This is a follow up on Why Doesn't Ping Show RTT?
I had a look at BSD, Linux and BusyBox ping implementations. All three share the feature that they calculate the round trip time by sending a timestamp as echo request, receive it back as echo reply and then subtract the received timestamp from the current time.
Obviously the target host could modify the timestamp before it echoes it back, giving weird ping output. In addition to that, icmp protocol specification does not talk about timestamps at all. It's just stored in the payload field. If you modify the size of the payload to be too small to store the timestamp, ping is unable to calculate the round trip time.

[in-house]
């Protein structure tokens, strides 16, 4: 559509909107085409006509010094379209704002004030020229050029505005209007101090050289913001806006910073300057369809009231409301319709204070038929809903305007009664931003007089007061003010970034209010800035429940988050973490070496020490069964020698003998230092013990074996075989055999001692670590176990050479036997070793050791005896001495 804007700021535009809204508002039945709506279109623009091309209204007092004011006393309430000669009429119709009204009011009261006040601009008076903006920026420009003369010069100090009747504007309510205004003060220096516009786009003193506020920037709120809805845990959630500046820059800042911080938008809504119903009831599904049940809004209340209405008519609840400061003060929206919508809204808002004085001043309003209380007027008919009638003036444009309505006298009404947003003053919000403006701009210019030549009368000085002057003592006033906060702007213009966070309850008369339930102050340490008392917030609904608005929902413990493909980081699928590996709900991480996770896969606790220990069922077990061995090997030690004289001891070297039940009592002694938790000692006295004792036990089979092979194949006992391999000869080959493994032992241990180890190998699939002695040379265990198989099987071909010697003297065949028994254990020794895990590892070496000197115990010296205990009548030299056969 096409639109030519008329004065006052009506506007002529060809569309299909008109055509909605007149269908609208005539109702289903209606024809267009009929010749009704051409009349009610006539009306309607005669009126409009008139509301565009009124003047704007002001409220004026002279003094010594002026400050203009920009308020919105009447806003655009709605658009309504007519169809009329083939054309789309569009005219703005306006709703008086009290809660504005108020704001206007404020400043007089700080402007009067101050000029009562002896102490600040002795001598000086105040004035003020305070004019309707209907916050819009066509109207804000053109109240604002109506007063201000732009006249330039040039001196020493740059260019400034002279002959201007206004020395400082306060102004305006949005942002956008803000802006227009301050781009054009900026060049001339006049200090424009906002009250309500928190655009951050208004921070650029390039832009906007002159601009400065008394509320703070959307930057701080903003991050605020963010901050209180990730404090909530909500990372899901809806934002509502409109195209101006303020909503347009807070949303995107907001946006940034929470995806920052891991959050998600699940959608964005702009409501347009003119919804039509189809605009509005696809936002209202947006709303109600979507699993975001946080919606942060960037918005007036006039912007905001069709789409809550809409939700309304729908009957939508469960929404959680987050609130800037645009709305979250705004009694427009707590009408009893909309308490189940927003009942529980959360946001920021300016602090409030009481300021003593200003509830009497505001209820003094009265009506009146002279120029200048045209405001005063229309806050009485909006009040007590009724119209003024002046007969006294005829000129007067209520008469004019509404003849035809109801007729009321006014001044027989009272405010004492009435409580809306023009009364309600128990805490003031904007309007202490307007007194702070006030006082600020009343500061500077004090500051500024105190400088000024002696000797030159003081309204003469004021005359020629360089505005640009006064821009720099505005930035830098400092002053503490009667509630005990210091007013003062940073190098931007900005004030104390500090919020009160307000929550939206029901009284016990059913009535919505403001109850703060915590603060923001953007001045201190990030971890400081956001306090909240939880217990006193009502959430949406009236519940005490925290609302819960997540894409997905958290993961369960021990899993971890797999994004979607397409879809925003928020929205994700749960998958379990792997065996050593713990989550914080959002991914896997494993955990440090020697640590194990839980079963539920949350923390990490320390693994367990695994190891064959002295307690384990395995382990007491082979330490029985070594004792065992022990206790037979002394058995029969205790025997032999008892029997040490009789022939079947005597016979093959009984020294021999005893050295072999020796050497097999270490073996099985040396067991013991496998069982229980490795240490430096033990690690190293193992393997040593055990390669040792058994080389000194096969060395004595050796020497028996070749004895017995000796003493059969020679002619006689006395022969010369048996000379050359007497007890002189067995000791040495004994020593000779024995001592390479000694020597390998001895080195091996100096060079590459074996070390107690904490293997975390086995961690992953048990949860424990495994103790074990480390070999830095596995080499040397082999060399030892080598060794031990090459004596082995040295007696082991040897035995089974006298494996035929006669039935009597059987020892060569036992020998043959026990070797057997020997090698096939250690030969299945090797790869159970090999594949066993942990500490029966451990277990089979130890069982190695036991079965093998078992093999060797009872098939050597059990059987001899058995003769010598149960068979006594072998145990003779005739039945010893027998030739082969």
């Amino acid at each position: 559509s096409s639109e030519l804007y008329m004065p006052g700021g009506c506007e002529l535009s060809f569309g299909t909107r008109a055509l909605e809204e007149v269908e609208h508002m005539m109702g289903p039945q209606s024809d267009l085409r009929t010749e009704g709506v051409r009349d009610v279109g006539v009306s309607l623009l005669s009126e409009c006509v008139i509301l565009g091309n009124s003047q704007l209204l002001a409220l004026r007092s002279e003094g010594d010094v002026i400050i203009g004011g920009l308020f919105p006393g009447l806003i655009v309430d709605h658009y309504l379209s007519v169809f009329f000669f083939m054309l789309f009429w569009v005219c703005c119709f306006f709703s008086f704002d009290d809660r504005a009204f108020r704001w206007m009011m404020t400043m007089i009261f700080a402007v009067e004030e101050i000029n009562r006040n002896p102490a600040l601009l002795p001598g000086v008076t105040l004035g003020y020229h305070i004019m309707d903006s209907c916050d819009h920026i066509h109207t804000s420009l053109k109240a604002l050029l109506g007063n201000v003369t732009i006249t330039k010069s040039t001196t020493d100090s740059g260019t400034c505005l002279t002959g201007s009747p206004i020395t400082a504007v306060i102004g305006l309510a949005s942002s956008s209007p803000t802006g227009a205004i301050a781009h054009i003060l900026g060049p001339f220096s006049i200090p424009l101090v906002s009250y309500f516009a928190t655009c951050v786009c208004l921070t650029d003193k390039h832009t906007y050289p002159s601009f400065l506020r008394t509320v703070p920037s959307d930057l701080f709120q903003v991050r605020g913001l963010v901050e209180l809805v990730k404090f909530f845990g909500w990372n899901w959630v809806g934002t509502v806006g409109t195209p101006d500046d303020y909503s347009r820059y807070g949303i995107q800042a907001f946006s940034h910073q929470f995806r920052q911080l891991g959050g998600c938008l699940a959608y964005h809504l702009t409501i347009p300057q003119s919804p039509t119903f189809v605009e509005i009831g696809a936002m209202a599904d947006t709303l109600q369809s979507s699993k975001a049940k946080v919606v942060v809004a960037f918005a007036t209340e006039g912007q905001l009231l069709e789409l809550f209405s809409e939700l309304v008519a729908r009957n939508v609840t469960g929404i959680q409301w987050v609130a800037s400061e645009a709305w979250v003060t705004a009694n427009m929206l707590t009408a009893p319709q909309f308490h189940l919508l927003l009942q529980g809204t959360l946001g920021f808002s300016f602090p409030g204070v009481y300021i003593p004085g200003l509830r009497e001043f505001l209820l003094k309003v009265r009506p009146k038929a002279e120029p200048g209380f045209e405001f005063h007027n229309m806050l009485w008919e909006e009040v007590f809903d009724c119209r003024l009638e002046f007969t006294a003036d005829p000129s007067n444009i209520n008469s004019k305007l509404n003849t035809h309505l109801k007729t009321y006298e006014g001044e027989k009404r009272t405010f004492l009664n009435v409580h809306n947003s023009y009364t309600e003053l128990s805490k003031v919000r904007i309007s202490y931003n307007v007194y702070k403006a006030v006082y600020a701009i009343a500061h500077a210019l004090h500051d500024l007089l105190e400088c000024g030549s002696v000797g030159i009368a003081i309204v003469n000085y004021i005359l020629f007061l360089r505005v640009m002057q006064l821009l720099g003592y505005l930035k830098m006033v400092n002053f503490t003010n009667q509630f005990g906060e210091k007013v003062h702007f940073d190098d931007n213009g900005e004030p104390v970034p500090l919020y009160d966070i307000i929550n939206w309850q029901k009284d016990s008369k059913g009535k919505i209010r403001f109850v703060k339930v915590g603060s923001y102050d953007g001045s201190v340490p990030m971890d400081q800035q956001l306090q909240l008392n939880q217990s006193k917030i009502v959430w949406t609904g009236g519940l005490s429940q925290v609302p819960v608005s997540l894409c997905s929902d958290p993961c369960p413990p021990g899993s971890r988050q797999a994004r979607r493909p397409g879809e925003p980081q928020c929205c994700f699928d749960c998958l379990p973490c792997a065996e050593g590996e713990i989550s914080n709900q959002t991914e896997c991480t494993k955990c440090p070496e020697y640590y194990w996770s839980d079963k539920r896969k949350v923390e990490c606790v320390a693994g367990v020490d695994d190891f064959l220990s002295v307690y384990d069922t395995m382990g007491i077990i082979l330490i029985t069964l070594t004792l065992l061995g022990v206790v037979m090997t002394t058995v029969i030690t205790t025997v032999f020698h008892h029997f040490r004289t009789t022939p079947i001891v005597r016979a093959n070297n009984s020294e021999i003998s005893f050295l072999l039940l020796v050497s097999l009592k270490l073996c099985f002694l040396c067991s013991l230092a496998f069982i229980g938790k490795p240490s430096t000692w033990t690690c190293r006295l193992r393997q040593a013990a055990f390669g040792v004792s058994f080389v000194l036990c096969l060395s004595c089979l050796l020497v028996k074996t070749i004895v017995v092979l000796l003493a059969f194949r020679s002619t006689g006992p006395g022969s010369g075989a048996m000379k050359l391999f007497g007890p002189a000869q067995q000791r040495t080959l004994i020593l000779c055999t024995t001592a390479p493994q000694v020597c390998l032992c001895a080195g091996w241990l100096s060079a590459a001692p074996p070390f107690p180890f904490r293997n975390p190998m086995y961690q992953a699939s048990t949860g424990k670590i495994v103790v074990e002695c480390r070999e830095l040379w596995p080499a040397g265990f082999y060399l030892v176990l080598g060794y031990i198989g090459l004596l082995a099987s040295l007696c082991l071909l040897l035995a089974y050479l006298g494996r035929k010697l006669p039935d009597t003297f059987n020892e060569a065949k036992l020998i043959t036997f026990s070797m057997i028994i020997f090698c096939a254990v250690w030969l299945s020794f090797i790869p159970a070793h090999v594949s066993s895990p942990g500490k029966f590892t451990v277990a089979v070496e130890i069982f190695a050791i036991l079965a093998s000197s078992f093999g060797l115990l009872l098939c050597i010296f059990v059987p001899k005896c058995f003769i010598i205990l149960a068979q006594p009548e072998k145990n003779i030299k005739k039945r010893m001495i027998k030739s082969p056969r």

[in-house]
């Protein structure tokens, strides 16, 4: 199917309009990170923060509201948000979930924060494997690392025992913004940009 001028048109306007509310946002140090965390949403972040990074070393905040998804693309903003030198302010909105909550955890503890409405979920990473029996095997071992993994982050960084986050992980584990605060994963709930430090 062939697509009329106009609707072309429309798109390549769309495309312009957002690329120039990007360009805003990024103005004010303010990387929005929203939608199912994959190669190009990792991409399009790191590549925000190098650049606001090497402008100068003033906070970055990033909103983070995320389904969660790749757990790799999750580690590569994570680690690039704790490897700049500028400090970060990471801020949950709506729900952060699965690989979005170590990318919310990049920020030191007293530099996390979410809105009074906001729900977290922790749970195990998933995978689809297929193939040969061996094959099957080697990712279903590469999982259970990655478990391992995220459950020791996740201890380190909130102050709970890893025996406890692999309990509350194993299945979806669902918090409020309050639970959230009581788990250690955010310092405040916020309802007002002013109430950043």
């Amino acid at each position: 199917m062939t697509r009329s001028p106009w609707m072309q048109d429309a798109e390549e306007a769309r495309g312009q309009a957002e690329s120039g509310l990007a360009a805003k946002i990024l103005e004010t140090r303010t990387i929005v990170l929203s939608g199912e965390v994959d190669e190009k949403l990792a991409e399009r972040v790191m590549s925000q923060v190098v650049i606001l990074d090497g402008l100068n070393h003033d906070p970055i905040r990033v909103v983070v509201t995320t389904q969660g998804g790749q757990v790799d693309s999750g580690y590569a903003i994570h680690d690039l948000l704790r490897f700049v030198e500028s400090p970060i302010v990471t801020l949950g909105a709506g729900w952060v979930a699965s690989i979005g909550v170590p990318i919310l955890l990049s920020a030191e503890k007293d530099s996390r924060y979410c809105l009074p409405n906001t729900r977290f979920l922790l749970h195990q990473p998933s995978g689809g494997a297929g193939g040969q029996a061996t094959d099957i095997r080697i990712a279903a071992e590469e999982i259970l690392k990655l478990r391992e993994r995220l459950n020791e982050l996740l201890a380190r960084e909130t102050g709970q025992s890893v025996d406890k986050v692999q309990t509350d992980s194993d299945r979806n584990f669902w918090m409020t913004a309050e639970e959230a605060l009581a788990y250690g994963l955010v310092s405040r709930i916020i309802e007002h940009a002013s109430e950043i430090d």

I already patched a ping implementation to save the timestamps and not to rely on the echo. It seems to work perfectly, but I'm unsure if I'm breaking anything (in real life scenarios, the patch totally obeys the standards).
1) Do I break anything?
2) What reason could the designer of ping have had for implementing it in such a non-obvious way?